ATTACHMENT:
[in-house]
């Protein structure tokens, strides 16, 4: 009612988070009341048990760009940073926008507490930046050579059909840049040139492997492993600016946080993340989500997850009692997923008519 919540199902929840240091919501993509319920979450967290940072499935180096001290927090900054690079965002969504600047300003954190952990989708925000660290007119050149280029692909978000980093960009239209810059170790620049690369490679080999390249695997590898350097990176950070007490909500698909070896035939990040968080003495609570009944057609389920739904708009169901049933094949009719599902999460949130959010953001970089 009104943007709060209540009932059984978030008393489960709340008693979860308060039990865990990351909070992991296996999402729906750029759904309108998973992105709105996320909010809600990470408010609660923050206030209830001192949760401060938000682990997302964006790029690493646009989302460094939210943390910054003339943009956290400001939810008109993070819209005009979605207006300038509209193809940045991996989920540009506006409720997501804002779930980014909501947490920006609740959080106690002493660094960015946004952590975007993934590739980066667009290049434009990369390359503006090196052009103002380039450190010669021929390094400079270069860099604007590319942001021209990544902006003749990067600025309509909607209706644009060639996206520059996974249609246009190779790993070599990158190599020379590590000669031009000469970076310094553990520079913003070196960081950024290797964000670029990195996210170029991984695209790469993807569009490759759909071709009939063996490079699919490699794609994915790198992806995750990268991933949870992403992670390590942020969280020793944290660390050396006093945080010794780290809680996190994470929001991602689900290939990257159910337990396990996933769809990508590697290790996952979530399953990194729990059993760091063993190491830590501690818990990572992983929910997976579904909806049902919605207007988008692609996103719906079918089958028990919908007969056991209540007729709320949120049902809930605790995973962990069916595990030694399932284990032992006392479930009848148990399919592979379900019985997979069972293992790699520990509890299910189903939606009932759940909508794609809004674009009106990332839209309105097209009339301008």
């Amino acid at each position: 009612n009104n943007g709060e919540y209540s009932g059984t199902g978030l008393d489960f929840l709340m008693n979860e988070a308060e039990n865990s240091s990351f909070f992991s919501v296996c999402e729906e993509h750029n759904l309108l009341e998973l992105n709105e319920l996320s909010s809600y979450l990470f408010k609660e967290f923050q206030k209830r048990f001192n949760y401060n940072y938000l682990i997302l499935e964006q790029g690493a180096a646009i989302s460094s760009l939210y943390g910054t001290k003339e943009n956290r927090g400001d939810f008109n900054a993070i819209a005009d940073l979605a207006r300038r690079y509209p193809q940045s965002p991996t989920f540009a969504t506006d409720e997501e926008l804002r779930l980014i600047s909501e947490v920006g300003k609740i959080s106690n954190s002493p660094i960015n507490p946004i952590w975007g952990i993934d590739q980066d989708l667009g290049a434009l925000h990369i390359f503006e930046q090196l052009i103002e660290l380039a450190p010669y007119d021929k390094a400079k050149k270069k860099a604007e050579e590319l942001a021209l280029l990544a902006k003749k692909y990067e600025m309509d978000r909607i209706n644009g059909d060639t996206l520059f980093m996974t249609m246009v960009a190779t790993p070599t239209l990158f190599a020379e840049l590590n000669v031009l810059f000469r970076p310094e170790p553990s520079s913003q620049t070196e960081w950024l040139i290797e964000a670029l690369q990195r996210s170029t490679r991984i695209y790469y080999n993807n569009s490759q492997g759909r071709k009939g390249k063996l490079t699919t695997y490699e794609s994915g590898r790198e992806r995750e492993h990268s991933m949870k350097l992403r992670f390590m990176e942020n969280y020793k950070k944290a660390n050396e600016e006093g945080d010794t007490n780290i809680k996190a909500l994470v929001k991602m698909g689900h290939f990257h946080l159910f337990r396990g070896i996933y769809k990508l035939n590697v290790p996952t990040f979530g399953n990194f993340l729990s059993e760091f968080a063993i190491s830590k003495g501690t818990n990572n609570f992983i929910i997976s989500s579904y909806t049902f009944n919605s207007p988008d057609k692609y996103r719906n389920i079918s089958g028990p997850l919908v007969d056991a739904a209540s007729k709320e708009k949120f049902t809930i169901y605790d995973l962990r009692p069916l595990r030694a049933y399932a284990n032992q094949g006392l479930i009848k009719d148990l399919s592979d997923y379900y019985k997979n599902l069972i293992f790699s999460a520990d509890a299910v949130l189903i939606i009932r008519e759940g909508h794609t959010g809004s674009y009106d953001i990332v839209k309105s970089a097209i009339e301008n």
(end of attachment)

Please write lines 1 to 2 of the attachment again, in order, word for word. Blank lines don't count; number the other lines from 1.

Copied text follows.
[in-house]
């Protein structure tokens, strides 16, 4: 009612988070009341048990760009940073926008507490930046050579059909840049040139492997492993600016946080993340989500997850009692997923008519 919540199902929840240091919501993509319920979450967290940072499935180096001290927090900054690079965002969504600047300003954190952990989708925000660290007119050149280029692909978000980093960009239209810059170790620049690369490679080999390249695997590898350097990176950070007490909500698909070896035939990040968080003495609570009944057609389920739904708009169901049933094949009719599902999460949130959010953001970089 009104943007709060209540009932059984978030008393489960709340008693979860308060039990865990990351909070992991296996999402729906750029759904309108998973992105709105996320909010809600990470408010609660923050206030209830001192949760401060938000682990997302964006790029690493646009989302460094939210943390910054003339943009956290400001939810008109993070819209005009979605207006300038509209193809940045991996989920540009506006409720997501804002779930980014909501947490920006609740959080106690002493660094960015946004952590975007993934590739980066667009290049434009990369390359503006090196052009103002380039450190010669021929390094400079270069860099604007590319942001021209990544902006003749990067600025309509909607209706644009060639996206520059996974249609246009190779790993070599990158190599020379590590000669031009000469970076310094553990520079913003070196960081950024290797964000670029990195996210170029991984695209790469993807569009490759759909071709009939063996490079699919490699794609994915790198992806995750990268991933949870992403992670390590942020969280020793944290660390050396006093945080010794780290809680996190994470929001991602689900290939990257159910337990396990996933769809990508590697290790996952979530399953990194729990059993760091063993190491830590501690818990990572992983929910997976579904909806049902919605207007988008692609996103719906079918089958028990919908007969056991209540007729709320949120049902809930605790995973962990069916595990030694399932284990032992006392479930009848148990399919592979379900019985997979069972293992790699520990509890299910189903939606009932759940909508794609809004674009009106990332839209309105097209009339301008």